Passive Solar Design: Sustainable Energy for Air Conditioning and Heating
Passive solar design is a method to collect solar energy using windows, walls, floors etc and distribute it to the room during winters to maintain considerably high temperature than outside or reject it to maintain inside temperature considerably cool during summer. The system does not require any mechanical or electrical devices which make it best suited for building design. Passive design takes advantage of climate in best possible way to maintain the comfortable temperature range in a room.
Passive solar design eliminates the use of any auxiliary items for heating or cooling systems, which account for 35% or more reduction of energy use, saving substantial electricity bill. Buildings are properly oriented and windows are designed in such a way that they carefully balance energy requirements without adding any mechanical or electrical devices and with minimal maintenance cost.
Passive Heating and Cooling
Masonry walls properly oriented towards south with allowance of 30 degrees, absorb heat energy when sunlight strike the wall surface. Heat absorbed is transferred inside. Once heat is inside the building, there are several technologies to spread it uniformly in a room using conduction, convection or radiation, in some homes small fans or blowers help to distribute it uniformly. Water filled containers are also used to store heat energy, as it is more effective and store twice as much heat as masonry walls per cubic meter, but water thermal storage tanks require carefully designed structural support. If building can support its weight, it can be installed in an existing building.
For passive solar heating approximately eight percent window to floor area is required for south walls. High performance windows with insulated frames, multiple glazing, low e-coating, insulating glass spacers and inert gas fills reduce heat loss by approx. 50% – 75%. For passive cooling, the focus is on things which reduce heat energy, minimize equipment in room or building to reduce heat generation and proper dissipation in environment. Shading devices such as eaves, window awnings, shutters, trellises, glazing windows and plantation can effectively reduce solar gains upto 90%. External heat gains can also be minimized by reducing window size, using reflective materials in roof and walls. If building is under construction, special emphasis should be given to cross-ventilation and direction of winds, the most effective source of cooling during night using wind breezes.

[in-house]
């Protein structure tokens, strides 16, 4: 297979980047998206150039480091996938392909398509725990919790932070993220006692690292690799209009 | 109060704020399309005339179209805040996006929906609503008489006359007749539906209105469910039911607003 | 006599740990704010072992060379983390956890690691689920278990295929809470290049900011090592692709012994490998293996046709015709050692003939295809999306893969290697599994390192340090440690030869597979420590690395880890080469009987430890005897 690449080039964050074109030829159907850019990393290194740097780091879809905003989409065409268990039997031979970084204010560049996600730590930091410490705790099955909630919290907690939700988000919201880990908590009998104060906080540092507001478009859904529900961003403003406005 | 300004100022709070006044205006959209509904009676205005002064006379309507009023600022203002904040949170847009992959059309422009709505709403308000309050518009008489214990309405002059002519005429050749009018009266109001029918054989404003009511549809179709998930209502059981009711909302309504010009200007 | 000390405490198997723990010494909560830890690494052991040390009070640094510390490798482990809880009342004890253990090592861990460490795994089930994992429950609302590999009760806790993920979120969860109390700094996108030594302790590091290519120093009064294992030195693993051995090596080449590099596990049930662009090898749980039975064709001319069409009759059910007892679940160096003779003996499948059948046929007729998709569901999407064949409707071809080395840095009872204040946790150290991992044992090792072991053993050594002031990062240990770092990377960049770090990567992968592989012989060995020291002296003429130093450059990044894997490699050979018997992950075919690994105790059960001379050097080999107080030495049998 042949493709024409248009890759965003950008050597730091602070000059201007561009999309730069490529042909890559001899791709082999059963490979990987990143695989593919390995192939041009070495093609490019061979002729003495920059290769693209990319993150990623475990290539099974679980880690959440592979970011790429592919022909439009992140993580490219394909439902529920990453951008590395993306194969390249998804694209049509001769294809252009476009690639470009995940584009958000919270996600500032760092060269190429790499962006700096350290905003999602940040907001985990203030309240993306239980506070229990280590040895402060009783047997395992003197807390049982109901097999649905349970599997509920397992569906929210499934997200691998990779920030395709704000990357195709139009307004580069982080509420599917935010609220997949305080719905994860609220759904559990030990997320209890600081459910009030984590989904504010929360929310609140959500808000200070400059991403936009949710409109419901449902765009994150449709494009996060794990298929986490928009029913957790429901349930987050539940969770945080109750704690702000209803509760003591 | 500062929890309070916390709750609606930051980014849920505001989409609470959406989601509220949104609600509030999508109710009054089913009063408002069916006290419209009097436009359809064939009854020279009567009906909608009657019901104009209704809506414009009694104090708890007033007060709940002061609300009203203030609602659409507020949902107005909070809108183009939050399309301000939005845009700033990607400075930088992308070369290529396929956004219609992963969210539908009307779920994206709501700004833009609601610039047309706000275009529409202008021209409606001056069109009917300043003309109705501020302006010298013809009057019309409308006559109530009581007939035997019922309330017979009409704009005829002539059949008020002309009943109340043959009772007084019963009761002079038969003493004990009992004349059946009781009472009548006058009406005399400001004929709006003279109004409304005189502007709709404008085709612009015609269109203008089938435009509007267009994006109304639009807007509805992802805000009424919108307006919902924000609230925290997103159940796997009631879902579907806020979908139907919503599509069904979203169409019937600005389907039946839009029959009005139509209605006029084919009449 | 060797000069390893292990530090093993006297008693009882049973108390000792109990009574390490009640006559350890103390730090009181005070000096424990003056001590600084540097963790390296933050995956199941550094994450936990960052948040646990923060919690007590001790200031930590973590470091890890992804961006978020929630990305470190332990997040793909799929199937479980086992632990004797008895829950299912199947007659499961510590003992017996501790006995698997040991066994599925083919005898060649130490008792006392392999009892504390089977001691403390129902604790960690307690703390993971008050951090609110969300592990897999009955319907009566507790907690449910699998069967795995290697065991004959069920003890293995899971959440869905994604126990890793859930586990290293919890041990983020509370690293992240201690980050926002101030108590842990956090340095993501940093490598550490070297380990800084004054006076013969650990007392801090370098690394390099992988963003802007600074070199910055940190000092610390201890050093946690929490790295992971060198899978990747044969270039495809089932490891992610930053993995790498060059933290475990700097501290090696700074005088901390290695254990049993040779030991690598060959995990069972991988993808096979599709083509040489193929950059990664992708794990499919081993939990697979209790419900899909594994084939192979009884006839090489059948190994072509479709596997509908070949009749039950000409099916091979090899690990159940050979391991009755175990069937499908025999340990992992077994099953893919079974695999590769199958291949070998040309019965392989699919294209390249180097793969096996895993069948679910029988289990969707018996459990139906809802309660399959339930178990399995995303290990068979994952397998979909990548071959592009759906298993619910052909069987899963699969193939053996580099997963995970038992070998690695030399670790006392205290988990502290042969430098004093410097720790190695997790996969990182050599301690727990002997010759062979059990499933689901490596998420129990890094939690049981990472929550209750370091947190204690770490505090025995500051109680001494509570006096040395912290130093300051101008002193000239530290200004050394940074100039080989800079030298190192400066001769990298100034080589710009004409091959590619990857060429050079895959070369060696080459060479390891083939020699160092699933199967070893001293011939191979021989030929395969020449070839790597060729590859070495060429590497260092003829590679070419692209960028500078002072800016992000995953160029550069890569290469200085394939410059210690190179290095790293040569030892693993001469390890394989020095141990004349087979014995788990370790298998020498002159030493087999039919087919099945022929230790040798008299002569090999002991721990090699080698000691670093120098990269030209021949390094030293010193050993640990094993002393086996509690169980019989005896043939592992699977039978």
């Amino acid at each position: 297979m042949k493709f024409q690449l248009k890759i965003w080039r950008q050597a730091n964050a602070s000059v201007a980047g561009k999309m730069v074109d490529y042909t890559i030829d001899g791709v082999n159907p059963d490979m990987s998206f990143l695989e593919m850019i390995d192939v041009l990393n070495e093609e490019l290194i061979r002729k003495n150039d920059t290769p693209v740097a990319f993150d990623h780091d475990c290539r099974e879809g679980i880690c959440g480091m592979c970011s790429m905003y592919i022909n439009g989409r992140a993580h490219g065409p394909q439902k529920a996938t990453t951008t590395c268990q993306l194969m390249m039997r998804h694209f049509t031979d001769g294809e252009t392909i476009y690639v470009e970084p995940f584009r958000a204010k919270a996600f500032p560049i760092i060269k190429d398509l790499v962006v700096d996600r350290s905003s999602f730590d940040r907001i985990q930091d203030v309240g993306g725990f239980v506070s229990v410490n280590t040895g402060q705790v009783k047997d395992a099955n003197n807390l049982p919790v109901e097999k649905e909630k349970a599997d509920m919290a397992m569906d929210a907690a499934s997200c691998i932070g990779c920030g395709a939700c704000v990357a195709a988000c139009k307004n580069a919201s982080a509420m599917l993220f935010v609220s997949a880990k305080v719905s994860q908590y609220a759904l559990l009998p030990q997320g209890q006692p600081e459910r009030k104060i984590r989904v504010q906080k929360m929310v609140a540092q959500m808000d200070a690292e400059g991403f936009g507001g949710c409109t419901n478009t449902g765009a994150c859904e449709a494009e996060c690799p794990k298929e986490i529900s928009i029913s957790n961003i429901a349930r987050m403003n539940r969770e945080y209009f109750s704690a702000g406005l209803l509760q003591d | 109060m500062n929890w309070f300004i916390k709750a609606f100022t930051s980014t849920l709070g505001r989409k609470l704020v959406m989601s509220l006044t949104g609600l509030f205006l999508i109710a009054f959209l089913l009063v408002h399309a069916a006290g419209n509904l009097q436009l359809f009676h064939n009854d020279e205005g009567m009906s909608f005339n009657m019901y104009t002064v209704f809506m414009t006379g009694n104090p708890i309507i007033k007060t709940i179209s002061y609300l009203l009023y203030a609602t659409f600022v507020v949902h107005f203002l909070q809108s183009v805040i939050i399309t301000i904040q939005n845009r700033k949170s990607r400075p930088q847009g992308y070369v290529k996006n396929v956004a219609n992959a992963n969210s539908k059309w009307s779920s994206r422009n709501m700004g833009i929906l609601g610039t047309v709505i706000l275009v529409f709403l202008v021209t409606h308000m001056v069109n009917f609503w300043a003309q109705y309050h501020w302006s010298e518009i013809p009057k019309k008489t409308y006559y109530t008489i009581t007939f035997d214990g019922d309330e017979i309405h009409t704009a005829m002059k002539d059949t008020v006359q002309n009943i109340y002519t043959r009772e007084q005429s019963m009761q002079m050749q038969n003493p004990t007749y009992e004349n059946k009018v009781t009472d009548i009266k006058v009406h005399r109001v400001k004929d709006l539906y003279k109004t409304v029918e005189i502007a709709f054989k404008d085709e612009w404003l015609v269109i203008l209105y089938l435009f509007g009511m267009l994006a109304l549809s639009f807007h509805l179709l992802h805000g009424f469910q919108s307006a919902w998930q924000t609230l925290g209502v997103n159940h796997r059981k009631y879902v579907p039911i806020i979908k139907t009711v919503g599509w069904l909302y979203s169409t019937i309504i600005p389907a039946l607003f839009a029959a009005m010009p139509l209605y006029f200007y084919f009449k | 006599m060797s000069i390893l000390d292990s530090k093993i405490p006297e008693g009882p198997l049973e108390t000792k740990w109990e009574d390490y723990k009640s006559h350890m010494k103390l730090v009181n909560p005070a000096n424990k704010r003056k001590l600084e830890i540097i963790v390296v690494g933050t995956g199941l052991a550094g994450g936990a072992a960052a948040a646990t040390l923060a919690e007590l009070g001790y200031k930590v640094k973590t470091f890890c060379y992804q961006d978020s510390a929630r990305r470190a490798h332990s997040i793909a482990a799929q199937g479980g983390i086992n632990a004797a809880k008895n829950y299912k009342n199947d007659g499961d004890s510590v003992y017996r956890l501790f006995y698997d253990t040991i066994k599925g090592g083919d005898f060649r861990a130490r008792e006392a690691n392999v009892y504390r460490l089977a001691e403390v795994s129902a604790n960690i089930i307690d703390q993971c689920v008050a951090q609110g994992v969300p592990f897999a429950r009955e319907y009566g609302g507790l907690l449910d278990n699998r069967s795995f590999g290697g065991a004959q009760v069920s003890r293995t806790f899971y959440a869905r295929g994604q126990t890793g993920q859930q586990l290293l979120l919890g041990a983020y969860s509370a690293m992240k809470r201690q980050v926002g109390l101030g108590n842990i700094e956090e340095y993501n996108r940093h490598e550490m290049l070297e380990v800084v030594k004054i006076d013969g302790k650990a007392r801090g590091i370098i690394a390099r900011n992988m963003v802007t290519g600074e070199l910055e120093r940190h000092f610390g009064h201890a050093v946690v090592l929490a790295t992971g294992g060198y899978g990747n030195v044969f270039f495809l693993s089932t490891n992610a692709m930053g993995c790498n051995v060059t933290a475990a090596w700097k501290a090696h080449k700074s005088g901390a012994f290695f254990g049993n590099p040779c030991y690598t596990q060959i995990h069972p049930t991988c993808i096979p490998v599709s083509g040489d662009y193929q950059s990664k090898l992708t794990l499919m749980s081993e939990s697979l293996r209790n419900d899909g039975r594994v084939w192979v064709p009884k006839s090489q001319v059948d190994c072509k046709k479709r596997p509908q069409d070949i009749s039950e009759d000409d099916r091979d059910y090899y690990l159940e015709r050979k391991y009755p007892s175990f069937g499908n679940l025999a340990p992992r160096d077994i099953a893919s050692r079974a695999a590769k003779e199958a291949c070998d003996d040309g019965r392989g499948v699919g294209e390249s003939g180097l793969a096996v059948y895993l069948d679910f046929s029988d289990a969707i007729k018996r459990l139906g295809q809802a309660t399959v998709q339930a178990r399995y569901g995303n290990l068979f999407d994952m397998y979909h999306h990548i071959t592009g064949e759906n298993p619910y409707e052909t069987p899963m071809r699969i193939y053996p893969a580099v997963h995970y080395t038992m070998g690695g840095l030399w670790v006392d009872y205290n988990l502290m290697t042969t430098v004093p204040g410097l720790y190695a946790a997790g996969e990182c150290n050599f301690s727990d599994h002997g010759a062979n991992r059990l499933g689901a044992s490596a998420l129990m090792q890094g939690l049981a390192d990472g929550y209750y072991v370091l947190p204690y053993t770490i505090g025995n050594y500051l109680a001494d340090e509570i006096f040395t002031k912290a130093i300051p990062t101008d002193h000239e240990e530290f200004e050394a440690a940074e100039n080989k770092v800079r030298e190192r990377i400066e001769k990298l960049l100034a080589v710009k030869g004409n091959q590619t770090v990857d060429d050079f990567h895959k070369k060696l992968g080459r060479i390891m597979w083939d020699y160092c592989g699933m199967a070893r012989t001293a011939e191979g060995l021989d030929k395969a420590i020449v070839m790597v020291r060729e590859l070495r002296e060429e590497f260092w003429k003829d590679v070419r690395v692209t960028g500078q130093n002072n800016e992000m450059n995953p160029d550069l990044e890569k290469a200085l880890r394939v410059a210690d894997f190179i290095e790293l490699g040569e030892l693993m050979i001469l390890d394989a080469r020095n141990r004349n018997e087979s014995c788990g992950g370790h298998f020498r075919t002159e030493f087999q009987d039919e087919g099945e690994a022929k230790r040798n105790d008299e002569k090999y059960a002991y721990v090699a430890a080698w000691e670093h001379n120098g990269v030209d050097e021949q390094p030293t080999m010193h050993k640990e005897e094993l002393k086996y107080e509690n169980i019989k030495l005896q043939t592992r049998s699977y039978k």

Thermal Mass (Trombe Wall)
Trombe wall consist of an 8 inch -16 inch thick masonry wall oriented toward south. A masonry wall with dark heat absorbing material on exterior surface and with single or double layers of glass. Glasses are placed with provision of some air space of 0.75 inch to 2 inch to provide heat transfer from glass to wall using conduction. High transmission glass maximizes solar gain to the wall. Heat from sunlight, pass through glass, stored in the wall and slowly conducted inward. Heat travels through a masonry wall at an average rate of one inch per hour, i.e. if heat absorbed to the wall at 12 noon, 8 inch think wall will radiate inward at 8 pm.
Proper overhang roof design is very important for Trombe walls, improper designing can prove very uncomfortable during weather changes. Overhang roofs should be designed accordingly to reduce the sunlight striking the wall during summer and maximize during winter. Shading the Trombe wall can prevent the wall from getting hot during the time of the year when the heat is not needed.
Because of extremely large size of chillers and huge power consumption, reduction of energy consumption is one of the major focus of research. Major issue is, available material such as silica gels are used which can absorb heat but at very low space. To cool considerable amount space, it need very huge storage for silica gel.
Some of the recent technologies developed by Dr Raya al Dadah at the University of Birmingham, at Heinrich Heine University in Dusseldorf, and at MIT in the US, will adsorb more than four times as much water as silica gel. As the name implies, these materials are made of various metals, such as zirconium or chromium, bound together with a loose web of carbon atoms, so that there is a much greater surface area with sites where water molecules can be bound. But the work of the chemists and engineers is not done. Many materials will work well for a few cycles of adsorption and its reverse, desorption. But a commercial adsorption chiller needs to keep up this performance for thousands of cycles without requiring a change of the MOF.
These materials are undergoing such tests, and if they succeed we might soon see commercial air conditioning using 10% of the energy required for today’s units.